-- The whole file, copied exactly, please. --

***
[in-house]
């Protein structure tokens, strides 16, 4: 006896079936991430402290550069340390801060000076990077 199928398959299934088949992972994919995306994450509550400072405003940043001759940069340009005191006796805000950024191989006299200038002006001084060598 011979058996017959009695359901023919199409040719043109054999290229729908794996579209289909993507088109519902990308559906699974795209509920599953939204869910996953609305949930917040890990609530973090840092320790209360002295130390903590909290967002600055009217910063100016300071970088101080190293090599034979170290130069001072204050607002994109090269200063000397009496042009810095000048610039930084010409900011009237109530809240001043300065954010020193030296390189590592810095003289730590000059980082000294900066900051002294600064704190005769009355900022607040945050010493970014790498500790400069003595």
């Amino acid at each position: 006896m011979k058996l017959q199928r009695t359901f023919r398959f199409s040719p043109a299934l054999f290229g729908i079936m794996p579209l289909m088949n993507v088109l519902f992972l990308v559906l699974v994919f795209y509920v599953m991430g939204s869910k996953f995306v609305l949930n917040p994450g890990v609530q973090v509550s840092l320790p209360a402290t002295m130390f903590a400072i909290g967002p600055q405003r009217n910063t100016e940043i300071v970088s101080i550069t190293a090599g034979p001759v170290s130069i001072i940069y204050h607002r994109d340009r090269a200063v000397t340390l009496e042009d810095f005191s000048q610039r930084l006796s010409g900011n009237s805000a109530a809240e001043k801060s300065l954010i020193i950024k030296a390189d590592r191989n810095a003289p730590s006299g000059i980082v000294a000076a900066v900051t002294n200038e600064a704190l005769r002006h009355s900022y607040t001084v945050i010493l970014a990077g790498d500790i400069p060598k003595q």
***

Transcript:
[in-house]
């Protein structure tokens, strides 16, 4: 006896079936991430402290550069340390801060000076990077 199928398959299934088949992972994919995306994450509550400072405003940043001759940069340009005191006796805000950024191989006299200038002006001084060598 011979058996017959009695359901023919199409040719043109054999290229729908794996579209289909993507088109519902990308559906699974795209509920599953939204869910996953609305949930917040890990609530973090840092320790209360002295130390903590909290967002600055009217910063100016300071970088101080190293090599034979170290130069001072204050607002994109090269200063000397009496042009810095000048610039930084010409900011009237109530809240001043300065954010020193030296390189590592810095003289730590000059980082000294900066900051002294600064704190005769009355900022607040945050010493970014790498500790400069003595």
């Amino acid at each position: 006896m011979k058996l017959q199928r009695t359901f023919r398959f199409s040719p043109a299934l054999f290229g729908i079936m794996p579209l289909m088949n993507v088109l519902f992972l990308v559906l699974v994919f795209y509920v599953m991430g939204s869910k996953f995306v609305l949930n917040p994450g890990v609530q973090v509550s840092l320790p209360a402290t002295m130390f903590a400072i909290g967002p600055q405003r009217n910063t100016e940043i300071v970088s101080i550069t190293a090599g034979p001759v170290s130069i001072i940069y204050h607002r994109d340009r090269a200063v000397t340390l009496e042009d810095f005191s000048q610039r930084l006796s010409g900011n009237s805000a109530a809240e001043k801060s300065l954010i020193i950024k030296a390189d590592r191989n810095a003289p730590s006299g000059i980082v000294a000076a900066v900051t002294n200038e600064a704190l005769r002006h009355s900022y607040t001084v945050i010493l970014a990077g790498d500790i400069p060598k003595q």